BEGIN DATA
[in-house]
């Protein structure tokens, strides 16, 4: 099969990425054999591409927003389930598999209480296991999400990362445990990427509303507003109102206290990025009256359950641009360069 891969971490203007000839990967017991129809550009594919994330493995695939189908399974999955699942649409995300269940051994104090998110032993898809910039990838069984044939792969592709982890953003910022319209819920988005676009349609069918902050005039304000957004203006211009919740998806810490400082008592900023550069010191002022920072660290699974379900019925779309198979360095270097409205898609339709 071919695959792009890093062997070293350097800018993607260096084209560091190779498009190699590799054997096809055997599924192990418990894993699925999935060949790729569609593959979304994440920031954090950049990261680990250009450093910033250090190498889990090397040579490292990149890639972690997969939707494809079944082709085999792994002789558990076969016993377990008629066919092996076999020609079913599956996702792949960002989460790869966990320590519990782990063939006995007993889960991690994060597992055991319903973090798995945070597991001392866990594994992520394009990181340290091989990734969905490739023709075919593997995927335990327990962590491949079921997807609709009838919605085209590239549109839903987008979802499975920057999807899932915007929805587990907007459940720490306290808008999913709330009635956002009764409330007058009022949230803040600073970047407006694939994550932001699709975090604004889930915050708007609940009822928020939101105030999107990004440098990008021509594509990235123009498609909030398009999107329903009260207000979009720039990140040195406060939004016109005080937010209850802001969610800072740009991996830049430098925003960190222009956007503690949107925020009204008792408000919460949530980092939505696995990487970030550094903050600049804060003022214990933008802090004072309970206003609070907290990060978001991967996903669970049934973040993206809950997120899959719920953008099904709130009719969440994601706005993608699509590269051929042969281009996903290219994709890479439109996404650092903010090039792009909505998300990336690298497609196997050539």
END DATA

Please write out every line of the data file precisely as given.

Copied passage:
[in-house]
């Protein structure tokens, strides 16, 4: 099969990425054999591409927003389930598999209480296991999400990362445990990427509303507003109102206290990025009256359950641009360069 891969971490203007000839990967017991129809550009594919994330493995695939189908399974999955699942649409995300269940051994104090998110032993898809910039990838069984044939792969592709982890953003910022319209819920988005676009349609069918902050005039304000957004203006211009919740998806810490400082008592900023550069010191002022920072660290699974379900019925779309198979360095270097409205898609339709 071919695959792009890093062997070293350097800018993607260096084209560091190779498009190699590799054997096809055997599924192990418990894993699925999935060949790729569609593959979304994440920031954090950049990261680990250009450093910033250090190498889990090397040579490292990149890639972690997969939707494809079944082709085999792994002789558990076969016993377990008629066919092996076999020609079913599956996702792949960002989460790869966990320590519990782990063939006995007993889960991690994060597992055991319903973090798995945070597991001392866990594994992520394009990181340290091989990734969905490739023709075919593997995927335990327990962590491949079921997807609709009838919605085209590239549109839903987008979802499975920057999807899932915007929805587990907007459940720490306290808008999913709330009635956002009764409330007058009022949230803040600073970047407006694939994550932001699709975090604004889930915050708007609940009822928020939101105030999107990004440098990008021509594509990235123009498609909030398009999107329903009260207000979009720039990140040195406060939004016109005080937010209850802001969610800072740009991996830049430098925003960190222009956007503690949107925020009204008792408000919460949530980092939505696995990487970030550094903050600049804060003022214990933008802090004072309970206003609070907290990060978001991967996903669970049934973040993206809950997120899959719920953008099904709130009719969440994601706005993608699509590269051929042969281009996903290219994709890479439109996404650092903010090039792009909505998300990336690298497609196997050539």